catmoon wrote:Now it is true that "God" is sometimes used to refer to a more nebulous non-personal principle, but in my book thats atheism.
Then you're also playing fast and loose with language.
catmoon wrote:Now it is true that "God" is sometimes used to refer to a more nebulous non-personal principle, but in my book thats atheism. Such a "God" lacks almost all the properties I can think of that would define God.
You well know that the Tathāgata is one eternal and unchanging, and is Uncreated. Nirvana Sutra, Chapter Two: On Cunda
Since the Lord is Eternal, some mistake Him for God; however, the Lord is not the cause of samsara.
Jnana wrote:catmoon wrote:Now it is true that "God" is sometimes used to refer to a more nebulous non-personal principle, but in my book thats atheism.
Then you're also playing fast and loose with language.
" Not only do you look at other people with the awareness of continual change, you look at everything in this light. Everything is always changing; nothing stays the same. At first this is rather scary, because if you think deeply about it, it means that there is no constant, separate thing you can call “me”: there is only an ever- changing flow of space-time-being. But soon it becomes enjoyable because it means that you are not alone in the universe, and that is a great relief. Do not think that anything whatsoever is separate from the Eternal: do not think, for example, that there was a time when the Eternal was Kanzeon (the Bodhisattva of Compassion) and another time when It was Buddha; indeed, there is a time when the Eternal is Kanzeon and a time when It is Buddha, but there was never a time or place when the Eternal was not present as the whole of the Eternal. If you think of Kanzeon as separate, of the Buddha as separate, of the mountain as separate, of the river as separate, and of yourself as separate—if you think in that way, you cannot understand the Eternal. If you know that you are the whole of the Eternal, and that Kanzeon and the Buddha are the whole of the Eternal, and that the whole of the past is present now, and the whole of the future is present now, that there is no other time than (and there will never be any other time than) now, in the real sense of the term, then you understand the eternal now, you understand the Eternal. Otherwise, you become a separate being in a body that is not the Buddha’s body, in a body that is not Kanzeon’s body, and the Eternal becomes a separate Being that is not your body. So you can see how the Eternal is thought of as flowing; It is the eternal flow; It is not static, nor can we truly say It is changing. The whole world must be seen as the Eternal, and not only must it be seen, it must be known to be the Eternal; the Eternal must be able to be felt, seen, smelt, tasted, touched in everyone and in everything. It is not a thing of yesterday; It is not a thing of today;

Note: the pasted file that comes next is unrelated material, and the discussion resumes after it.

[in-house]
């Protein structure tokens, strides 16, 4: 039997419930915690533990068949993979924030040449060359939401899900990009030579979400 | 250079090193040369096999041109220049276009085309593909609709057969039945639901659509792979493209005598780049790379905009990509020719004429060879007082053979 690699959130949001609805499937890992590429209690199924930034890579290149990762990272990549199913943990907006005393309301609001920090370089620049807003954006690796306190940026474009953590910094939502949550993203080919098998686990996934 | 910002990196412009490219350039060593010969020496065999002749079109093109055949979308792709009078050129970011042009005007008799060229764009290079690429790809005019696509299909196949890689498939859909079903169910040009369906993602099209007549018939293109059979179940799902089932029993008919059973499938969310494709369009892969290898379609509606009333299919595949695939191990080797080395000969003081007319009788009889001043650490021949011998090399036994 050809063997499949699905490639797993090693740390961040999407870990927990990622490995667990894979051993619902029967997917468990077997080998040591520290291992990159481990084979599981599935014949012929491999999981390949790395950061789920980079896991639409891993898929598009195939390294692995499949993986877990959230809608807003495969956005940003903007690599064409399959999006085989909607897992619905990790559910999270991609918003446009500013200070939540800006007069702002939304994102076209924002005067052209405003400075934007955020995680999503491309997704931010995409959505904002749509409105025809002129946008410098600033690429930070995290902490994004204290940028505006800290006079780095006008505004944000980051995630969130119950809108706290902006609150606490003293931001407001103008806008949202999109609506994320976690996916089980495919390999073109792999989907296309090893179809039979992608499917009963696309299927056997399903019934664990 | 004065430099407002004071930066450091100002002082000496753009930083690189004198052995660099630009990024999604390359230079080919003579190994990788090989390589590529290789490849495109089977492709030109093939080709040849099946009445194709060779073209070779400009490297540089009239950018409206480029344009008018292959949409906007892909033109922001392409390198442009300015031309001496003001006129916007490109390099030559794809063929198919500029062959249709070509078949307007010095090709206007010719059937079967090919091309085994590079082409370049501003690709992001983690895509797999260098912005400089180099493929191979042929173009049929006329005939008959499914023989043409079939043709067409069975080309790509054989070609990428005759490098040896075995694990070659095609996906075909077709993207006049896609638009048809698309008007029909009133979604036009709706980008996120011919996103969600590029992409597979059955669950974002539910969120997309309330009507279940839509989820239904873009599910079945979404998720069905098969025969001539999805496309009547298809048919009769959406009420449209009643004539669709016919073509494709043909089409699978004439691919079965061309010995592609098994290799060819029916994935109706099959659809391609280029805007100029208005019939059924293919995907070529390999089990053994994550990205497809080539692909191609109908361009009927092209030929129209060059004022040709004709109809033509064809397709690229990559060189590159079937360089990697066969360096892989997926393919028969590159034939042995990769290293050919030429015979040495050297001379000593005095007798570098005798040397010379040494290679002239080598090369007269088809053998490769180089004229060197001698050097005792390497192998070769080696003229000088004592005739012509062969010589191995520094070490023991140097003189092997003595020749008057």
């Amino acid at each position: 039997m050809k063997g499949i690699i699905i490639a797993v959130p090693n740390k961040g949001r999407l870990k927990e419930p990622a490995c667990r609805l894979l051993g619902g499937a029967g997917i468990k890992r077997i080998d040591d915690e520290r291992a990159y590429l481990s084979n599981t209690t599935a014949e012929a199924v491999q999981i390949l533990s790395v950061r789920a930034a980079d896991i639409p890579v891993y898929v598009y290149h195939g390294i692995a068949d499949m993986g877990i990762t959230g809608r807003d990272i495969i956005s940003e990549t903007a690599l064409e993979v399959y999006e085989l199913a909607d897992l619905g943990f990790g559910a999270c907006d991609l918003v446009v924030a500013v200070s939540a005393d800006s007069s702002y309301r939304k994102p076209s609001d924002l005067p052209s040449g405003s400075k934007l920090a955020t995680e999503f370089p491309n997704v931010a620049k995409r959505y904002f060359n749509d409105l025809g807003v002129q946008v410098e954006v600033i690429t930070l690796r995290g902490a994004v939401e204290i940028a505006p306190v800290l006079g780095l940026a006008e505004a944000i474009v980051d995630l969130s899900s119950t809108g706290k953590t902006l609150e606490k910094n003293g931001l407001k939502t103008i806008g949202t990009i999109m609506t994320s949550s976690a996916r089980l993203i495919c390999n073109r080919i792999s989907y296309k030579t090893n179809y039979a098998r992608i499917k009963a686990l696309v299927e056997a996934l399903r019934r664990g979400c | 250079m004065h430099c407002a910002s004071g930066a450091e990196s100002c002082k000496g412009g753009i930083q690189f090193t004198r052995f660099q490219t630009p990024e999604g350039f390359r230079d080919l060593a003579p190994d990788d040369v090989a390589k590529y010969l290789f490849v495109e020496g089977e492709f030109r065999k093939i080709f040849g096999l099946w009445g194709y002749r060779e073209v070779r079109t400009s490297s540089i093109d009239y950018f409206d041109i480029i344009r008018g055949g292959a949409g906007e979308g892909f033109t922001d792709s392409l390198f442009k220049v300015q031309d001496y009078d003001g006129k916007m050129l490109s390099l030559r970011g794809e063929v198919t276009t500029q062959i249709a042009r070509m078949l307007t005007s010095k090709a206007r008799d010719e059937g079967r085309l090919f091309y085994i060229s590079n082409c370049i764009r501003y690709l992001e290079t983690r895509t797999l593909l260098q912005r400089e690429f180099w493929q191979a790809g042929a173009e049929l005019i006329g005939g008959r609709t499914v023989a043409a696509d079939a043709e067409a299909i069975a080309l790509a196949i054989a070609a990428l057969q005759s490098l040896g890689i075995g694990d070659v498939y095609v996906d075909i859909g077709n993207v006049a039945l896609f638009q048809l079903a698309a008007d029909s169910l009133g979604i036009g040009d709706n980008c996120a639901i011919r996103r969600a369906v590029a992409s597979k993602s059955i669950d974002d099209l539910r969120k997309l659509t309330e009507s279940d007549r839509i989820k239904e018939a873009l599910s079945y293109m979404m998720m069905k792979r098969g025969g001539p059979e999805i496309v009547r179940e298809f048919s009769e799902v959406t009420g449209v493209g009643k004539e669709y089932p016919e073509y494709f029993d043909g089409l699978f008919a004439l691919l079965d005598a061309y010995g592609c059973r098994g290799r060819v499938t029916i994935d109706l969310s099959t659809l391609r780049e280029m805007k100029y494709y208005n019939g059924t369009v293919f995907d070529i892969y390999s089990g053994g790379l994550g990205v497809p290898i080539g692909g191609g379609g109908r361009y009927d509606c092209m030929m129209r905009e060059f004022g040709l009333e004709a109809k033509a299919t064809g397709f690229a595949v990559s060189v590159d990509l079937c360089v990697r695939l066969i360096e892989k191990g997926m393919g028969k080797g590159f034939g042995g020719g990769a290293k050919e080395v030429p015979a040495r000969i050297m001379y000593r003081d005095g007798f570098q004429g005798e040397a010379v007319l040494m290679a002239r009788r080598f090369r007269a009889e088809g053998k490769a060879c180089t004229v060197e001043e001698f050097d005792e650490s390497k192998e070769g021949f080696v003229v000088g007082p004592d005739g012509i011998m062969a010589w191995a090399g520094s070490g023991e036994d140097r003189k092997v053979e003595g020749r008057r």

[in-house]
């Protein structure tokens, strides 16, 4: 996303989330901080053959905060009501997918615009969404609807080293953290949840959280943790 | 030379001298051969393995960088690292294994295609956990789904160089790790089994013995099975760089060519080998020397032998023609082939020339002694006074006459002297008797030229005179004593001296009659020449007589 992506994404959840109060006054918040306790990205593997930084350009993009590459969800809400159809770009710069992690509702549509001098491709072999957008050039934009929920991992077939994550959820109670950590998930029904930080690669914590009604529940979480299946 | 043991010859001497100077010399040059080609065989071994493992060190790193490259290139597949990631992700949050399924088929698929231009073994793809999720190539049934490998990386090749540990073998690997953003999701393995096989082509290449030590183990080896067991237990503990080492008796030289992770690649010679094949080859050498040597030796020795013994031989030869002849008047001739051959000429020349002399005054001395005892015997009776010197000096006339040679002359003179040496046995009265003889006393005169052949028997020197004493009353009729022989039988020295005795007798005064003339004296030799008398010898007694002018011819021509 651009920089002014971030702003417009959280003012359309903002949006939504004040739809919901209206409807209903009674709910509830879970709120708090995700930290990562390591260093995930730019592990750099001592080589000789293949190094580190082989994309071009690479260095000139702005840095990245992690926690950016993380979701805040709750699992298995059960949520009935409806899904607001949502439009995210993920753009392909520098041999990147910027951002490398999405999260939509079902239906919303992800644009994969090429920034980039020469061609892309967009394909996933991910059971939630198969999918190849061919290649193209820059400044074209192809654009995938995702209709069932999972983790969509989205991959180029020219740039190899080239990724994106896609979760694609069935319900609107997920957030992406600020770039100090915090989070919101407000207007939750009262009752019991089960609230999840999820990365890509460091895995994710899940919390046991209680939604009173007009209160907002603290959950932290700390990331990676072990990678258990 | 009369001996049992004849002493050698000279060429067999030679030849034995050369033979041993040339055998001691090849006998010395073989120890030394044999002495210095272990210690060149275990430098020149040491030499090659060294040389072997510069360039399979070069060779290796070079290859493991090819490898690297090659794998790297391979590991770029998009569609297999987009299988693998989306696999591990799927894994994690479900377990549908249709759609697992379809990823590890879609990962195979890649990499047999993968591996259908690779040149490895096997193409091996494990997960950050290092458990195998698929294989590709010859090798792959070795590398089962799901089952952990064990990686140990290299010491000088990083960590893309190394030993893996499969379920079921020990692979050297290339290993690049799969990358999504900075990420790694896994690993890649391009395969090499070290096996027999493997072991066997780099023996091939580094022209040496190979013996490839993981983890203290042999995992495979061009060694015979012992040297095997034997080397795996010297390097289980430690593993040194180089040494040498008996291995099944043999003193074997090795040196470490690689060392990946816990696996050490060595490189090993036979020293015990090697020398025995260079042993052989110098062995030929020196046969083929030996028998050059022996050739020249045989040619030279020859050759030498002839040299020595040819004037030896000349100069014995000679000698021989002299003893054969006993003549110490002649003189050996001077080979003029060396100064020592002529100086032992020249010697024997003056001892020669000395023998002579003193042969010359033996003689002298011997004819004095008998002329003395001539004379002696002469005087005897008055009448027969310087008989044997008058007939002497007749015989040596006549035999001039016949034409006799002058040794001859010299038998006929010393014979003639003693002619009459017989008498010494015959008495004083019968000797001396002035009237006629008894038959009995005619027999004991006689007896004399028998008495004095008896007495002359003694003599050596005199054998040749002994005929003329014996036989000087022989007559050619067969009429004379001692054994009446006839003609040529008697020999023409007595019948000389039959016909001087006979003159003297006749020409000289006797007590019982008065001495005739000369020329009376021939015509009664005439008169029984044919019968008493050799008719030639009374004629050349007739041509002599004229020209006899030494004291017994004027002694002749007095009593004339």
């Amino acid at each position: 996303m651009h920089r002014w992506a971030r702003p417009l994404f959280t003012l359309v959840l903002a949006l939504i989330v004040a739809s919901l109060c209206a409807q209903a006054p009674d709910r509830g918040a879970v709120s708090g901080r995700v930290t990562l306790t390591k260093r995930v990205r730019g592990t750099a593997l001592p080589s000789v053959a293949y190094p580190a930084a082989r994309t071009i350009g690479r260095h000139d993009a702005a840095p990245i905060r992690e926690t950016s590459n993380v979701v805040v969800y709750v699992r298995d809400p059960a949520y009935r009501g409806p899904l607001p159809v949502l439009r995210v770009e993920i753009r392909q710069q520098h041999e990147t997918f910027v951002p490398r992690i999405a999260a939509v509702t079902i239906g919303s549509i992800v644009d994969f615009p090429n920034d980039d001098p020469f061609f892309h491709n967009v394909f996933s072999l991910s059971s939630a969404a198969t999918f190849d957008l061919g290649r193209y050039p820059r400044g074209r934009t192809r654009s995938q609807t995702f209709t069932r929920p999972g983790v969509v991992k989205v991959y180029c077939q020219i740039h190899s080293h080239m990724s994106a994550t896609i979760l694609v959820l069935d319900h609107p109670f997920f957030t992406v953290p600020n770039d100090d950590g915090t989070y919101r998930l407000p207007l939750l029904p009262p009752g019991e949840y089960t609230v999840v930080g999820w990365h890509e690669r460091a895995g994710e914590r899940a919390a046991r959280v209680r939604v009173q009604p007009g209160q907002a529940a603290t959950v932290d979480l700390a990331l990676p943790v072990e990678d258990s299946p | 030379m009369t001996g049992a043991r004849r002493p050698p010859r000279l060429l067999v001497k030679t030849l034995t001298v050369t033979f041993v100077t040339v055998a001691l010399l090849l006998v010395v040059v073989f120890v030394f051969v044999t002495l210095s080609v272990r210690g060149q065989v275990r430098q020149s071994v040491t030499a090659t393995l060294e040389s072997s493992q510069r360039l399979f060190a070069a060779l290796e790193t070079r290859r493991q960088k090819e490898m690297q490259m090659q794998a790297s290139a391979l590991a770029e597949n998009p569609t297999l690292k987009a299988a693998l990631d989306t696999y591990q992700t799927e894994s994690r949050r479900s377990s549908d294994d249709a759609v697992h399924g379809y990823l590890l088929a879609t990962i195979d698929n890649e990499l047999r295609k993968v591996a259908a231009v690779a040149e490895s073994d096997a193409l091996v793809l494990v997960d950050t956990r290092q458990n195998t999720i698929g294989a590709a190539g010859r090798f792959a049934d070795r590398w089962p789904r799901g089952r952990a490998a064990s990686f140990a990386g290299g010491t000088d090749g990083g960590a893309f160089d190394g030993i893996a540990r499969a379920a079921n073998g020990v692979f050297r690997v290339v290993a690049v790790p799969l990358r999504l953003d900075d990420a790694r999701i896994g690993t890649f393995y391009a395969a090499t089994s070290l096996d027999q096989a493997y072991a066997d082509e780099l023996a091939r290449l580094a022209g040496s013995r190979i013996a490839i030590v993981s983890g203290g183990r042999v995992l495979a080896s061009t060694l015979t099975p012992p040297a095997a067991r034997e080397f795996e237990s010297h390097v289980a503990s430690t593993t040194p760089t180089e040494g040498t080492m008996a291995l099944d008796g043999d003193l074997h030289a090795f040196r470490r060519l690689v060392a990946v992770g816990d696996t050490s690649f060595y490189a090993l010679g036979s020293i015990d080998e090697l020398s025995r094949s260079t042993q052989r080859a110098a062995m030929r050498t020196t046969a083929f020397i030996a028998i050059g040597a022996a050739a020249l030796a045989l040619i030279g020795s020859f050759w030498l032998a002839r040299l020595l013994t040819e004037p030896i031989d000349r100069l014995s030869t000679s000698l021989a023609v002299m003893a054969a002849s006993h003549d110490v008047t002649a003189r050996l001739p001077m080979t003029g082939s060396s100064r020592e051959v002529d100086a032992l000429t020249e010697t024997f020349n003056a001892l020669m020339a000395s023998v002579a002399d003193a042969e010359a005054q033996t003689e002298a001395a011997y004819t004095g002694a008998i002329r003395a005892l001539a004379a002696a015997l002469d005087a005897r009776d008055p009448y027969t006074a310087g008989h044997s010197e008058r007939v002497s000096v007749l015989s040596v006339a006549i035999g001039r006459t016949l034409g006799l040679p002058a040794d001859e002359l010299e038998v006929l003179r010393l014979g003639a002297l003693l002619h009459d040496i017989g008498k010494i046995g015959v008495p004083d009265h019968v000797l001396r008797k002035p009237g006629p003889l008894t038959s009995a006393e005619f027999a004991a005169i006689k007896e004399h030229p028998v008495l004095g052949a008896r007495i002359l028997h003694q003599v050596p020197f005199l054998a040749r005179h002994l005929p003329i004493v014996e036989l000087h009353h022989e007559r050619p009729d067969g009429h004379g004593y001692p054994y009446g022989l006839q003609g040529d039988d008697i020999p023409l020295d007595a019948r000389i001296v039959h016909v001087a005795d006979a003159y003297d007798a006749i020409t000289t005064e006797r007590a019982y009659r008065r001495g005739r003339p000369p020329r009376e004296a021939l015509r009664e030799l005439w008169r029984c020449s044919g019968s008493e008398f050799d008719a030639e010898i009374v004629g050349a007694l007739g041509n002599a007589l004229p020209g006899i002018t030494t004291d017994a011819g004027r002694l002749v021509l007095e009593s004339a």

It is not a thing of tomorrow. The Eternal is the eternal flowing, the non-static eternal, the “universe growing ‘I’”.
So this is what the Buddha found, and He explained It by what in religion is called the via negativa: He explained It by what It is not. It isn’t born, because It has always been there; It doesn’t change, because It is Eternal; It is not created; there is nothing greater than It. The Buddha goes on in this Scripture to say if this were not so, then there would be no hope whatsoever for humankind. Now, it’s just as good to say, to explain, what you know to be true by saying what you know the thing isn’t, as it is to say what you know to be true by saying what you believe that it is. You can know what it is not; you believe what it is. "
Sara H wrote:The Eternal interconnected nature of things
gregkavarnos wrote:Sara H wrote:You can call the Eternal "God" Greg, It's ok.
Actually it is not quite okay because the word God comes with a heap of baggage attached that has no relation whatsoever to the tathagatagarbha.
Actually I find this statement problematic because the tathagatagarbha is not "much better than us" it is the true nature of "us". It is inseperable from us. When we project it outwards we can easily fall into the trap of considering it beyond, or seperate to, us. That somehow we lack "it", that we have somehow to find "it" or have "it" given to us, or connec to "it" rather than just realise "it".gregkavarnos wrote:...what it comes down to is this: we always place upon ourselves our own personal concept of God or the Eternal— something that is much better than us. But we usually stop short at Something that just is there, and is such perfect love It can tolerate everybody in the world."
David N. Snyder wrote:The first question on the Belief-O-Matic quiz:
Q1. What is the number and nature of the deity (God, gods, higher power)? Choose one.
1. Only one God--a corporeal spirit (has a body), supreme, personal God Almighty, the Creator.